We Spoke With Granby Zoo's Curator About The True Cost Of The Australian Fires
MTL Blog spoke with Granby Zoo's curator, Chantal Routhier, to find out more about their aid campaign.
- Granby Zoo started a campaign to help raise money for Australian bushfire relief, and within a week, over $100,000 was raised.
- MTL Blog got the chance to speak with the zoo's curator about the campaign and the animals in need.
- Read our interview with Chantal Routhier below!
Last week, Granby Zoo raised over $100,000 to donate to Australian bushfire relief. The Bushfire Emergency Wildlife Fund campaign, launched by Zoos for Victoria, aims to provide funding to assist with the emergency medical care and long-term treatment of animals. The bushfires, which have been ongoing since late-2019, have devastated the country, with over 7.3 million hectares (17.9 million acres) burned and over half a billion animals killed.
A total of 28 Australians have died and over 3,000 homes have been destroyed. Experts are calling this event one of the worst wildfires in history, claiming that unusually severe summer temperatures and human error as the primary causes of the fires.
With no end in sight, firefighters from all over the world, BBC News, there are still over 80 wildfires raging across the country. Officials are in fact preparing for things to get even worse, as Australia is about to experience peak summer temperatures in February., have gone to help put out the fires. According to
MTL Blog reached out to Granby Zoo's animal curator, Chantal Routhier, to discuss the Zoo's donation and how the funding will help Australia's wildlife population.
How did Granby Zoo get this campaign started?
"The bushfires have been going on since September 2019, in fact. It kept getting worse and it became a real crisis over there. At Granby Zoo, were all concerned about it and wanted to help. We received an email from the director of the Association of Zoos & Aquariums (AZA) that informed us if we want to donate to a charity, that we should go with the Bushfire Emergency Wildlife Fund.
"This campaign was launched by Zoos of Victoria. At this point, our goal was to raise $10,000 from donations and match that amount from our Granby Zoo foundation - a total of $20,000."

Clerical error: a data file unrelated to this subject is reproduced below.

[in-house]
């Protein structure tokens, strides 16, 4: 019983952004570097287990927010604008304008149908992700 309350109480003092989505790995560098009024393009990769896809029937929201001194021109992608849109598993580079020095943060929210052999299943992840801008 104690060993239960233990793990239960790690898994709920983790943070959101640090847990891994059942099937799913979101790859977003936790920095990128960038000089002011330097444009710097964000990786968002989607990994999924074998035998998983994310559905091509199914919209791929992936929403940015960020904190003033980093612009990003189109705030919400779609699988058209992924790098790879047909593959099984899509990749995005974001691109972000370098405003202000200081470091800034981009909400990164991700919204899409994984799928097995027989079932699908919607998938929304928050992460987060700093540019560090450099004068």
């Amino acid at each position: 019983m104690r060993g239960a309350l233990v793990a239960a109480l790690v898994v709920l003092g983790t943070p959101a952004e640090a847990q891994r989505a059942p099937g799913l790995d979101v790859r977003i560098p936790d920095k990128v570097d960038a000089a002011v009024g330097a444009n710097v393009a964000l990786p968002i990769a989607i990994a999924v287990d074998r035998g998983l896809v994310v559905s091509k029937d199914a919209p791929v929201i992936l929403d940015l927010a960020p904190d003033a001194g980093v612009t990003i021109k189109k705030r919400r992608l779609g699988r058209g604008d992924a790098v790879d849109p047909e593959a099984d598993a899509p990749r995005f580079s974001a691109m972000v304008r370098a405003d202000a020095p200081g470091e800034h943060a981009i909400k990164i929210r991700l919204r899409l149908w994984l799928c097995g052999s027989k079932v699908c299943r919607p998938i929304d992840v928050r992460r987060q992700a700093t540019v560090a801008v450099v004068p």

"Only a couple of hours after we launched the campaign, we were way over our $10,000 donation goal. So, we decided to leave donations open for another week and instead of only matching $10,000, the Zoo promised to match the donations up to $20,000."
"In the end, it's actually over $100,000 that we're donating. We got more than $80,000 from our public campaign and the Zoo gave $20,000."
Where will the money go?
"Most of the funding will go to emergency veterinary care. That means antibiotics, pain relief medicine, cages, and special food."
"For example, koala bears can only eat eucalyptus, we can't substitute their food with apples or carrots, so vets have to go source food from eucalyptus trees in the wild."
"For the next months and years to come, all these animals that have been rescued will need shelter and they'll need to get fed. Some of them will be re-introduced in the wild once the fires stop but it doesn't end there.
"We'll have to monitor them and make sure they're safe in their new habitat. We have to make sure they'll be safe and it takes a lot of people to help."
How many animals are in need of this emergency care?
"It's not only about koalas and kangaroos! In Australia, most species are endemic, native to the country."
"When we say half a billion to a billion animals died, we're not exaggerating. There are 400 different species of mammals, 800 different species of birds, 200 species of amphibians, and even more insects and reptiles. There will be a lot of animals that will need help - if they survive the bushfires."
"You know, the koala is a good ambassador. It's cute and looks like a teddy bear but many more animals than that need our help."
Is Granby Zoo planning to foster any animals from Australia?
"It's only donations. Transfering animals from one country to another is difficult. Animals have to go through extensive medical procedures to make sure they don't bring diseases into our country. Koalas, for example, often carry retrovirus and chlamydia. We have to be very careful about that."
"In fact, the Canadian Food Inspection Agency doesn't allow the transfer of koala bears to Canadian zoos."
"The only thing we can do at this moment is to give donations towards preserving their natural habitat and to provide them with emergency care."
Every donation helps! Join Granby Zoo and others in donating to the Bushfire Emergency Wildlife Fund here.
This article’s cover image was used for illustrative purposes only.